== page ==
probably always has been¡Xan aural art form. Poems
are intimately connected with music and sounds. To fully appreciate
poetry you have to understand some of the elements of sound that
are important in poems. The following definitions will help
you be more senstive to the various sound effects of poetry.
Remember, however, that "Poetry is a result of a relationship
among various elements and does not ever inhere specially in any
single element" (Brooks and Warren, Understanding Poetry
152). In this sense, when reading a poem, we should
always try to consider its various elements together, or matching
the sound and sense, but not just isolating a certain sound effect
or poetic element from its context.
Two other general
is a big word to describe something very small. Words that sound
like what they are trying to describe are onomatopoeic. Emily
Dickinson's use of the word "buzz" in "I
heard a Fly buzz¡Xwhen I died" is an example of onomatopoeia,
as are words like "splat,"¨"flop," "zip," "zoom,"¨ "bang,"
- read the
poems outloud to feel the various combinations of sound
- get the
patterns, or repetition, (of sounds and rhythm) of a poem
and then look for variations.
Sometimes a whole line of a poem
can be onomatopoeic. For example, Allan Poe's
"The Bells": (This poem also has a lot of alliteration,
consonance and assonance).
Hear the sledges with
What a world of merriment
their melody foretells!
they tinke, tinkle, tinkle,
In the icy air of night!
the stars that oversprinkle
the heavens, seem to twinkle,
time, time, time,
sort of runic rhyme,
To the tintinnabulation (¹aÅT)
that so musically wells
the bells, bells, bells, bells,
Bells, bells, bells --
From the jingling and
the tinkling of the bells.
. . .
Without being onomatopoeic, the sounds
of a poem can create some general moods or feelings, but they
have to be matched with its senses of the poem they appear
in. For instance, the easily pronounced consonants (e.g.
[l], [r], [m], [n]) and open and long vowels can be create a sense
of ease or fluidity (e.g. "I Asked my Mother to Sing"),
but nasal sounds ([m] & [n]) can create a sense of melancholy:
Explosive sounds ([t], [d], [g],
[k],[p] [b]), sometimes combined with short vowels, can
create a sense of vitality or difficulty.
Your eyes on me were as eyes that rove
Over tedious riddles solved years ago;
The smile on your mouth was the deadest
Alive enough to have strength to die ("Neutral
The long day wanes; the slow moon climbs; the deep
Moans round with many voices. (Tennyson "Ulysses")
As you can see from these examples,
different sounds create different effects in different contexts.
They are meaningful especially when they occur in some kind of
|One equal temper of heroic hearts,
Made weak by time and fate, but strong in
To stive, to seek, to find, and not to yield"
You beat time on my head
With a palm caked hard by dirt (Theodore
Roethke "My Papa's Waltz")
is the repetition of vowels sounds, either at the beginning
of words or within words. For example, in "Neutral
Tones" Thomas Hardy uses assonance when he writes "Since
then, keen lessons that love deceives."
is the repetition of the pattern of consonants, as in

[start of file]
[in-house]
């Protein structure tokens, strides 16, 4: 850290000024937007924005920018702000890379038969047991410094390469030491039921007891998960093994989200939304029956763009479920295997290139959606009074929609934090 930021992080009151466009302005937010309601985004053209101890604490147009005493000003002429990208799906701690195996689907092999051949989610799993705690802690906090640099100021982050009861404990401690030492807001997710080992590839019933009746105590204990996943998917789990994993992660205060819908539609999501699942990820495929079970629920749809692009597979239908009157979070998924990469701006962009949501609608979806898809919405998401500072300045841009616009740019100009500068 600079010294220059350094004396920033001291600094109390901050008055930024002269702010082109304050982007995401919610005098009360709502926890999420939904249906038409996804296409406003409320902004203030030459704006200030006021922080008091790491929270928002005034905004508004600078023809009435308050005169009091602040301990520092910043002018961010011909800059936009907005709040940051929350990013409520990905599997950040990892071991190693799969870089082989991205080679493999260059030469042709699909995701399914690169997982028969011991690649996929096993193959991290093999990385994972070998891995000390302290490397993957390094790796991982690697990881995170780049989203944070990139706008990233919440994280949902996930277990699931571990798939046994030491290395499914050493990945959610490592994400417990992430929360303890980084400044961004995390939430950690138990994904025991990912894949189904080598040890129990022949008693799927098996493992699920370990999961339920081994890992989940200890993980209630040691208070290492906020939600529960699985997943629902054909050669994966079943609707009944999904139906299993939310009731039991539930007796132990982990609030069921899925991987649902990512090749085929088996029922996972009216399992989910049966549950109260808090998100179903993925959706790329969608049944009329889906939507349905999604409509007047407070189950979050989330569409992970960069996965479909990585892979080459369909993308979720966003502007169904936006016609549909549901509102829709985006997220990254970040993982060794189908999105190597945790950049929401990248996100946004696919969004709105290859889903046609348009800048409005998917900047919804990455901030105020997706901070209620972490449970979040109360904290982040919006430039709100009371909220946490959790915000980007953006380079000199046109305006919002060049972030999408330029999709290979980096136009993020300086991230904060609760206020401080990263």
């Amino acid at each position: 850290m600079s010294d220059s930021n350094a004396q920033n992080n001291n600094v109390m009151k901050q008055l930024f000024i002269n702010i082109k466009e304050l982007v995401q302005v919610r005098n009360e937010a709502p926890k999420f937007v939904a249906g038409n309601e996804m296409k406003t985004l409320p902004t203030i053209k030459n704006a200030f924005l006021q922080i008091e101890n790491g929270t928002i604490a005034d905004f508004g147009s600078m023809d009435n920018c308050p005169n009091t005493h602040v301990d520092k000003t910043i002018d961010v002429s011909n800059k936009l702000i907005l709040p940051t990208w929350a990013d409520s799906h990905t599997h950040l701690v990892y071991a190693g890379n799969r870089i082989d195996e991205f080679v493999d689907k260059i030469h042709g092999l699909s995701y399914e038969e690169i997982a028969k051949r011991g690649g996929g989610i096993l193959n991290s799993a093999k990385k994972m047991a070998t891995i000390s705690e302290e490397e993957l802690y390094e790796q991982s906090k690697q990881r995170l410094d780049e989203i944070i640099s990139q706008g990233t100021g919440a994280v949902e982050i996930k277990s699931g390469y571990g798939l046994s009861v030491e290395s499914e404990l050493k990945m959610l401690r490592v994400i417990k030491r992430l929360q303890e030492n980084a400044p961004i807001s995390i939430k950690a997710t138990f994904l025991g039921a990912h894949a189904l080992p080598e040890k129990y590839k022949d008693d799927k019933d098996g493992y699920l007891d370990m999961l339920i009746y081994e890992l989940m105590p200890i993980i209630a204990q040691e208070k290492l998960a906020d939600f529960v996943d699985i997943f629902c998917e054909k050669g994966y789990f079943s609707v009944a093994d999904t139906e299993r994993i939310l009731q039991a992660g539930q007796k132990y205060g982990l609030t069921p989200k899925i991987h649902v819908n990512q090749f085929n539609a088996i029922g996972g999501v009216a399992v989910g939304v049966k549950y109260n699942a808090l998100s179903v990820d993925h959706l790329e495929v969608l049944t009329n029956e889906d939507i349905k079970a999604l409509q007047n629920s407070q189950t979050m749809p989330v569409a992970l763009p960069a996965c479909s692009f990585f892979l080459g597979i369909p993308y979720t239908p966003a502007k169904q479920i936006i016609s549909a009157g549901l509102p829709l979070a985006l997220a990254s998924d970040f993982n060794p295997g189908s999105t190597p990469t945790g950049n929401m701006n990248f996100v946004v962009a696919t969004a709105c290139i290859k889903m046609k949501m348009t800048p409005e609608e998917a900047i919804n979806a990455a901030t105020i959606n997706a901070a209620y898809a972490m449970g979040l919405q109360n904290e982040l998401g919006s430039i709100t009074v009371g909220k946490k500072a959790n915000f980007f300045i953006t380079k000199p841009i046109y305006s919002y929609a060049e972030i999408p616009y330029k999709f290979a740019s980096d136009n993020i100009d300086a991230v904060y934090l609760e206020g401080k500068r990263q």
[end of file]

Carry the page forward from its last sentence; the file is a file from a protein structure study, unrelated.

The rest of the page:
the words "lives" and "leaves."
is related to assonance and consonance in that alliteration
also involves the repetition of sounds, this time the repetition
of consonants at the beginning or middle of words. For
example, Robert Herrick's poem "Upon
Julia's Clothes" has the following line that repeats the
[b] sound (together with the [v] sound): "see That brave vibration
each way free." Another great example is "Upon
Julia's Voice" below.
is a sound device that usually entails the repetition of
the final vowel and consonant sounds in two words. There
are, however, different kinds of rhyme.
- Exact rhyme means that
the final vowel and consonants sounds are identical. The word
"cat," for example, is an exact rhyme with "hat," "fat," "sat,"
"mat," "pat," "rat," and other words.
- Slant rhyme is a type
of rhyme where the final consonant sound of two words is identical,
but the final vowel sounds are not the same. Emily Dickinson
was a master of slant rhyme. In "I
heard a Fly buzz¡Xwhen I died," lines one and three
in the first stanza are good examples of slant rhyme: "I heard
a Fly buzz¡Xwhen I died-- / The Stillness in the Room
/ Was like the Stillness in the Air / Between the Heaves of
Storm¡X" The words "Room" and "Storm" are slant
- End rhyme refers to
rhyming sounds that occur at the end of lines. For example,
in the final four lines of Theodore Roethke's "My Papa's Waltz"¨the
first and third lines rhyme and the second and fourth lines
rhyme: "You beat time on my head / With a palm caked hard
by dirt, / Then waltzed me off to bed / Still clinging to
- Not all rhyming words, however,
have to be at the end of lines. Some poems have rhymes within
the lines. This is called internal rhyme. William Carlos
Williams uses internal rhyme in "The Dance"¨by rhyming
"round,"¨ "around," "impound"¨and "sound," even though
not all of these words occur at the ends of lines.
- If you want to chart the pattern
of rhymes in a poem, you determine its rhyme scheme.
The rhyme scheme of a poem is usually indicated by marking
lines that rhyme with the same letter. The rhyme scheme for
the Roethke stanza quoted above is abab, since the first and
third lines rhyme and the second and fourth lines rhyme.